AAUP wins arbitration against Kent State

Jamie Shearer

University given 90 days to accept ruling or take case to court

The faculty union won its third arbitration case against the university and is preparing for the university to make its next move: either to accept the ruling or to take it to court.

In the most recent case, the American Association of University Professors filed a grievance against the university because of what it called inconsistencies between the policies incorporated into the contract negotiated with the union and “guidelines” issued by the associate provost for faculty affairs.

The guidelines, updated every year, are supposed to be a clearer interpretation of the policies, AAUP grievance chair Deb Smith said. The guidelines are issued without consultation with the union, Faculty Senate or other faculty group, Smith said, and always appeared to be consistent with the contract. But in this case, Smith said, the union decided they were not.

This case involved Mahmoud Najafi, an associate professor of mathematics at the Ashtabula campus, who lost an appeal for promotion to full professor.

Najafi, who was up for promotion from associate to full professor, received positive recommendations from his campus, Kent campus departments and the College of Arts and Science. But Shirley Barton, former executive dean for regional campuses – the next step of the process – gave a negative recommendation to Provost Robert Frank.

If faculty members are given a negative recommendation going into the provost, they have the right to appeal to the university-wide promotion advisory board, which the provost will consult with to make his recommendation, according to the collective bargaining agreement.

In this case, Gayle Ormiston, then-assistant provost for faculty affairs, told Najafi he should appeal directly with the provost. This is not a step in the promotion appeals process, Smith said.

Smith said the union questioned this misstep, and Ormiston said the university-wide promotion advisory board was only for Kent campus faculty, according to the guidelines.

“This was a case where the university sort of announced that they were not going to follow the procedure before the appeal even happened,” Smith said.

The guidelines state in the case of a negative recommendation, the faculty member can “appeal the recommendation by notifying the (associate provost for faculty affairs and curriculum).”

The policy incorporated into the contract states “the provost shall convene the university-wide promotion advisory board,” and that at each level when there is an appropriate advisory body, faculty members should present their case to the body, which will then advise the academic administrator at that level.

Najafi filed a grievance because he wasn’t able to appeal to the university-wide promotion advisory board.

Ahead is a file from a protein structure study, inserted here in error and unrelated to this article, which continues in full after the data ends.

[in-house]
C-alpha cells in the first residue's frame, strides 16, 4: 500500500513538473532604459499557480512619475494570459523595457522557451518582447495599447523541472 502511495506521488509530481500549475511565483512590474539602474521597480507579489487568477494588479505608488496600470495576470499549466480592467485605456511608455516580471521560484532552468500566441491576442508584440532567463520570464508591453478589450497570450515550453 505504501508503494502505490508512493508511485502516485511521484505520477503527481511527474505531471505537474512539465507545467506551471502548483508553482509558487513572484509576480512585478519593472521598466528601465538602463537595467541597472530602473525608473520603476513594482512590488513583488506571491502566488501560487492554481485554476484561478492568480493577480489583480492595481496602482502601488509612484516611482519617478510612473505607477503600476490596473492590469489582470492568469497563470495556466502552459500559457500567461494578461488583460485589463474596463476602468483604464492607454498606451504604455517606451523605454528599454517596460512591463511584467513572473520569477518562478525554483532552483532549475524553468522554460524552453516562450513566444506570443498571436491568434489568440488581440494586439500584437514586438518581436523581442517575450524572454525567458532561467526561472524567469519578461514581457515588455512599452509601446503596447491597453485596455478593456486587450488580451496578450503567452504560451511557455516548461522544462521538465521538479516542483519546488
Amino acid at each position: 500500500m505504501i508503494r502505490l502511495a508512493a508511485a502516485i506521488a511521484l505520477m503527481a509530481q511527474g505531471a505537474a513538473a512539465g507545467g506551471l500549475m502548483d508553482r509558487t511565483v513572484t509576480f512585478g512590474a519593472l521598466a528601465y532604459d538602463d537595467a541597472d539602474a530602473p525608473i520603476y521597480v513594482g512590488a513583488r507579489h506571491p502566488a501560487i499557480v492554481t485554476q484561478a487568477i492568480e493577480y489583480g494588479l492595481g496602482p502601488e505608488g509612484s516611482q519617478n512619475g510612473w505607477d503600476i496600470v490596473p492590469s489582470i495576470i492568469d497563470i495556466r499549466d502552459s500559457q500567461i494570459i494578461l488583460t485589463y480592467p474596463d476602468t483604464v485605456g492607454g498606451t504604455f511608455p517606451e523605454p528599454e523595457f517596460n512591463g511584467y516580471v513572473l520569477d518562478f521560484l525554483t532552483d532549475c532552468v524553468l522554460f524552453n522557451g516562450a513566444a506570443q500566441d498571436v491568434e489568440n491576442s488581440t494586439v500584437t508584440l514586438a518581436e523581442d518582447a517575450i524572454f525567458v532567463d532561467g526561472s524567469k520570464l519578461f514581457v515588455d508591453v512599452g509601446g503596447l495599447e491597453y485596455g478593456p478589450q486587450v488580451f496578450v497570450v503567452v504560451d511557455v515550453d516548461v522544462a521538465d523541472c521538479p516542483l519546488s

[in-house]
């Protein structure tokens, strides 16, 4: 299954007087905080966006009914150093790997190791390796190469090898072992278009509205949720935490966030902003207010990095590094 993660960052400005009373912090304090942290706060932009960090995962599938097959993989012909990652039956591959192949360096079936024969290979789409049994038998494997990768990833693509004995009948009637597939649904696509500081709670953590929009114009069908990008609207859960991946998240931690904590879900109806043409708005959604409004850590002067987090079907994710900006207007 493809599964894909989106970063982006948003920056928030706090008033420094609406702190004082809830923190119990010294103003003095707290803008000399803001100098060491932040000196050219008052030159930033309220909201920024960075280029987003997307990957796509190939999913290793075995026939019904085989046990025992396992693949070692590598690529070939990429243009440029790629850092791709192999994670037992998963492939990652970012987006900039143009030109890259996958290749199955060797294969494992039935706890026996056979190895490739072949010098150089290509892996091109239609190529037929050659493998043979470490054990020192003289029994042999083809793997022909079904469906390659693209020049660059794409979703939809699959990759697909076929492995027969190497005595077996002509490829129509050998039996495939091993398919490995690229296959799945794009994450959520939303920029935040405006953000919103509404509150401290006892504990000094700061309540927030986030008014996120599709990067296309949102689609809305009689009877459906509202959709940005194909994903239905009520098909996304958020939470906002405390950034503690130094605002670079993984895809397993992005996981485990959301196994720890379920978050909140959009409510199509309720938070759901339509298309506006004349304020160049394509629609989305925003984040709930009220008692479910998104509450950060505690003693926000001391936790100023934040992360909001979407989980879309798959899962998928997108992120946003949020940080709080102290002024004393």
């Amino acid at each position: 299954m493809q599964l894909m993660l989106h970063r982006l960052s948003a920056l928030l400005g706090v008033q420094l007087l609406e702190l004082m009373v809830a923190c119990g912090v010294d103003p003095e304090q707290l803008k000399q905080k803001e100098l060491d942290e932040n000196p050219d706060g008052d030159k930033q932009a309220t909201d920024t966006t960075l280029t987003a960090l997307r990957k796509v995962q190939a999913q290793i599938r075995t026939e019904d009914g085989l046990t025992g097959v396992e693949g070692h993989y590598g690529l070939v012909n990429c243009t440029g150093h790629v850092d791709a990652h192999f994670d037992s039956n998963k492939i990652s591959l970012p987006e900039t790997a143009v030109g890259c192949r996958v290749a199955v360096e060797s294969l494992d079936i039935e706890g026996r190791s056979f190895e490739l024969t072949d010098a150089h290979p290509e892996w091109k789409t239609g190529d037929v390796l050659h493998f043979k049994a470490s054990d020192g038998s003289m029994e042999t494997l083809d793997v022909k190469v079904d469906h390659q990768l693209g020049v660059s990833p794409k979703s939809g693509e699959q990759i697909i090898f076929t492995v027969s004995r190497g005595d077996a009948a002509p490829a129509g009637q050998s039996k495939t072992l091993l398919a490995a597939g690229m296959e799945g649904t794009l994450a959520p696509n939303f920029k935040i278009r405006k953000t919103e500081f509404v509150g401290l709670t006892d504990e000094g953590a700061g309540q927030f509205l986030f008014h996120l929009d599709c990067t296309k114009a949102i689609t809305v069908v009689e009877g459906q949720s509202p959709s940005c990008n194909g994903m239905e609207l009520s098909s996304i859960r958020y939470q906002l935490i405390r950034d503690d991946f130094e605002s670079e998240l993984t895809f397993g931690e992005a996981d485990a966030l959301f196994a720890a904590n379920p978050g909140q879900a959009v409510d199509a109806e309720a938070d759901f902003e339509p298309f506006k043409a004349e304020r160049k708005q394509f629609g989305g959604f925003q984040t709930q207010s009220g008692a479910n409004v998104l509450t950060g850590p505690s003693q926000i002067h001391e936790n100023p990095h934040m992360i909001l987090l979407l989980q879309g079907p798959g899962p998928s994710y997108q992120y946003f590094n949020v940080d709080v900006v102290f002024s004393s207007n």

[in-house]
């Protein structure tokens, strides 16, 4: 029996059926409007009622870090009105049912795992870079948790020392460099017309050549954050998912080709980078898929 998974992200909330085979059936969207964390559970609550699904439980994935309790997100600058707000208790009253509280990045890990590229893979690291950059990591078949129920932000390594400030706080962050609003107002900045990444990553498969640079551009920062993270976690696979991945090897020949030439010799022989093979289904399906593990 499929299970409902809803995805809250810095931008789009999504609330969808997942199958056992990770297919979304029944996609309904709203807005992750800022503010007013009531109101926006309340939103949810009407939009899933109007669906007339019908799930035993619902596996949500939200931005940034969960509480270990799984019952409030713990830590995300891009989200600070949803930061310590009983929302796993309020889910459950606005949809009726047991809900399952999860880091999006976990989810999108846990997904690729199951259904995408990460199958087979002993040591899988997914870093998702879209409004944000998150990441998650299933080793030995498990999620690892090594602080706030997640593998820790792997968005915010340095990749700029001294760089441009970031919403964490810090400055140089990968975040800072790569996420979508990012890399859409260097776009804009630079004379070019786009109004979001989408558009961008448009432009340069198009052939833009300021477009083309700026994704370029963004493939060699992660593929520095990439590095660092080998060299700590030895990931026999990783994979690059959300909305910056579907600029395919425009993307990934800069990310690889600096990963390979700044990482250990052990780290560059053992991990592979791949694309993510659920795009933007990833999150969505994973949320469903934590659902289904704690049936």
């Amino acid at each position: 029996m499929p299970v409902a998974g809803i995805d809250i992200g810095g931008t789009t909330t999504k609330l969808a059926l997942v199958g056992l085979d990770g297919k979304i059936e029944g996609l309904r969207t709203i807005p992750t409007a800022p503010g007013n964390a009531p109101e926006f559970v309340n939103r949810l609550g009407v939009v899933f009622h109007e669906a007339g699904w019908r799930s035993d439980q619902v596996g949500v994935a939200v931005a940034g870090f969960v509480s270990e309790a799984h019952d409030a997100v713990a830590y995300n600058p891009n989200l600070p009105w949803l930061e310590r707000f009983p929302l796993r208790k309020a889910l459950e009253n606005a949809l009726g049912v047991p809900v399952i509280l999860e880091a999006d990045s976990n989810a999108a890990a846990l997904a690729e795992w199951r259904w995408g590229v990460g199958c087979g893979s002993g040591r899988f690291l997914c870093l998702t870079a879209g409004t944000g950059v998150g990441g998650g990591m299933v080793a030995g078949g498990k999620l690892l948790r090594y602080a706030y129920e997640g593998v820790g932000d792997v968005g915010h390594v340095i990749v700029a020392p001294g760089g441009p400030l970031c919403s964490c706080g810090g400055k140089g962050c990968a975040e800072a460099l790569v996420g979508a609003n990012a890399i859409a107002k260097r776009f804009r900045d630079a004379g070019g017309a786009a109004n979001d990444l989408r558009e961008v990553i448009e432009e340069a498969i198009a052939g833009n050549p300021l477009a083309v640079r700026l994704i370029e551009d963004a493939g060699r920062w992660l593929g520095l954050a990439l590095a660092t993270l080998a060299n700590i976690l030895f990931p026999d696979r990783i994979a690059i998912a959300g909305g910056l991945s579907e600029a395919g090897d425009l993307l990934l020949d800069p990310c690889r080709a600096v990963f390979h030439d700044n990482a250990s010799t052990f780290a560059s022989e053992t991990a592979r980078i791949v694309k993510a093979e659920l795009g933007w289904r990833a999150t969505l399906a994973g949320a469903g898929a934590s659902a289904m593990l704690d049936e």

“We did not file this grievance because the faculty member’s appeal was unsuccessful,” Smith said. “We filed this grievance because the university refused to follow the appropriate contractual procedure.”

Violations of the policy occurring at lower levels, such as a department chair, would be less difficult to fight because there’s a higher authority to talk to. But when there’s a violation at the provost level, disagreements have to go to an arbitrator, Smith said.

“The vast majority of our grievances recently have involved decisions made at the provost level,” she said. “So it’s not surprising that the provost level doesn’t then reverse its decisions when you file a formal grievance.”

During the arbitration case, the university argued the policy and the guidelines were consistent and also that there was a past practice, which would overrule the contract. A past practice is when the university and AAUP are in agreement with a practice that is not what the contract says.

“That’s the practice the university has followed for more than 20 years,” Associate Provost Sue Averill said.

But the arbitrator, Hyman Cohen, rejected the university’s arguments.

In the arbitration award Cohen said, “The terms of Sections H. H.1. are clear and unambiguous, and on the facts of this case cannot be overturned by the university’s claim of past practice.”

The university has not acted on this ruling but has 90 days to “vacate,” which means to take the case to court.

“The university is exploring its legal options at this point,” Averill said.

The university already is vacating two other arbitration cases. In the first case, the university denied two faculty members tenure without, the union argued, giving compelling evidence for the decision. The second case involved the university’s hiring professors with automatic tenure who didn’t have the right qualifications, the union said.

Smith is waiting to see what happens with this most recent case.

“I think we’re just going to have to wait and see whether they move to vacate,” she said. “And if they do, we’re going to have to respond.”

Contact faculty affairs reporter Jamie Shearer at [email protected].